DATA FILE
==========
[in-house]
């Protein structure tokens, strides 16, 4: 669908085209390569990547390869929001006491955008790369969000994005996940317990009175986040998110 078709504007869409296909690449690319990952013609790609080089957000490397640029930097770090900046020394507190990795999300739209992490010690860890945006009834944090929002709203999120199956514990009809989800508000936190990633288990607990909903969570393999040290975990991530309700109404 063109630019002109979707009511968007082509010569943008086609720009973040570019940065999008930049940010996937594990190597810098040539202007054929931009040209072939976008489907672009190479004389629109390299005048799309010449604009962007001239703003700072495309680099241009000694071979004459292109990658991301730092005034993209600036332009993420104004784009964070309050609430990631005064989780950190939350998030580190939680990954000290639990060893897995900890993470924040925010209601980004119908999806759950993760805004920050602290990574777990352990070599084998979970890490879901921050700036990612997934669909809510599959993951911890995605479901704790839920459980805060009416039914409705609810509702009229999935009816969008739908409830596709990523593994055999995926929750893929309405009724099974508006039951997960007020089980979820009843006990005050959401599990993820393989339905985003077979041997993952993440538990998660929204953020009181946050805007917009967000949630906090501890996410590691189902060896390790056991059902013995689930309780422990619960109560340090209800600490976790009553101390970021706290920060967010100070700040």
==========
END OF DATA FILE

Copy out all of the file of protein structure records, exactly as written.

[in-house]
């Protein structure tokens, strides 16, 4: 669908085209390569990547390869929001006491955008790369969000994005996940317990009175986040998110 078709504007869409296909690449690319990952013609790609080089957000490397640029930097770090900046020394507190990795999300739209992490010690860890945006009834944090929002709203999120199956514990009809989800508000936190990633288990607990909903969570393999040290975990991530309700109404 063109630019002109979707009511968007082509010569943008086609720009973040570019940065999008930049940010996937594990190597810098040539202007054929931009040209072939976008489907672009190479004389629109390299005048799309010449604009962007001239703003700072495309680099241009000694071979004459292109990658991301730092005034993209600036332009993420104004784009964070309050609430990631005064989780950190939350998030580190939680990954000290639990060893897995900890993470924040925010209601980004119908999806759950993760805004920050602290990574777990352990070599084998979970890490879901921050700036990612997934669909809510599959993951911890995605479901704790839920459980805060009416039914409705609810509702009229999935009816969008739908409830596709990523593994055999995926929750893929309405009724099974508006039951997960007020089980979820009843006990005050959401599990993820393989339905985003077979041997993952993440538990998660929204953020009181946050805007917009967000949630906090501890996410590691189902060896390790056991059902013995689930309780422990619960109560340090209800600490976790009553101390970021706290920060967010100070700040």